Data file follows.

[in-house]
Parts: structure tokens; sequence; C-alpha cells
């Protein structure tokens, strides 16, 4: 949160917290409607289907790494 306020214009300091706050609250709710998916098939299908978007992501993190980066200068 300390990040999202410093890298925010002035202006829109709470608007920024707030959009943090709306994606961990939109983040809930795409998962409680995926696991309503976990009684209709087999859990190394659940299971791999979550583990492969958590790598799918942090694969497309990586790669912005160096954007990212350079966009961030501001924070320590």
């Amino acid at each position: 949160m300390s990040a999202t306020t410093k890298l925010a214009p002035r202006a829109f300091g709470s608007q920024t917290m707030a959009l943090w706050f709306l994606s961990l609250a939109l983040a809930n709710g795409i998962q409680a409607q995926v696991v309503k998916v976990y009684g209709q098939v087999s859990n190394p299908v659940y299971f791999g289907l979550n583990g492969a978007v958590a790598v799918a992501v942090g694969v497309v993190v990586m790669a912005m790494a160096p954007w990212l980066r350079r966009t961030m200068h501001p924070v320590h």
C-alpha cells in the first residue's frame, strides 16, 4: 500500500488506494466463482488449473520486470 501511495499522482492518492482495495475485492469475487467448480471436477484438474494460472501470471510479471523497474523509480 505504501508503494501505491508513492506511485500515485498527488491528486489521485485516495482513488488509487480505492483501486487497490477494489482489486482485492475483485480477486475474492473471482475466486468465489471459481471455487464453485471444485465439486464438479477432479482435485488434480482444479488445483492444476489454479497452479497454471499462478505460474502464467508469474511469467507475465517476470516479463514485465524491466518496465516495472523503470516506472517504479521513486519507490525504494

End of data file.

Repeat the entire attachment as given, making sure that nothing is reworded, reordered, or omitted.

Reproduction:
[in-house]
Parts: structure tokens; sequence; C-alpha cells
């Protein structure tokens, strides 16, 4: 949160917290409607289907790494 306020214009300091706050609250709710998916098939299908978007992501993190980066200068 300390990040999202410093890298925010002035202006829109709470608007920024707030959009943090709306994606961990939109983040809930795409998962409680995926696991309503976990009684209709087999859990190394659940299971791999979550583990492969958590790598799918942090694969497309990586790669912005160096954007990212350079966009961030501001924070320590």
């Amino acid at each position: 949160m300390s990040a999202t306020t410093k890298l925010a214009p002035r202006a829109f300091g709470s608007q920024t917290m707030a959009l943090w706050f709306l994606s961990l609250a939109l983040a809930n709710g795409i998962q409680a409607q995926v696991v309503k998916v976990y009684g209709q098939v087999s859990n190394p299908v659940y299971f791999g289907l979550n583990g492969a978007v958590a790598v799918a992501v942090g694969v497309v993190v990586m790669a912005m790494a160096p954007w990212l980066r350079r966009t961030m200068h501001p924070v320590h």
C-alpha cells in the first residue's frame, strides 16, 4: 500500500488506494466463482488449473520486470 501511495499522482492518492482495495475485492469475487467448480471436477484438474494460472501470471510479471523497474523509480 505504501508503494501505491508513492506511485500515485498527488491528486489521485485516495482513488488509487480505492483501486487497490477494489482489486482485492475483485480477486475474492473471482475466486468465489471459481471455487464453485471444485465439486464438479477432479482435485488434480482444479488445483492444476489454479497452479497454471499462478505460474502464467508469474511469467507475465517476470516479463514485465524491466518496465516495472523503470516506472517504479521513486519507490525504494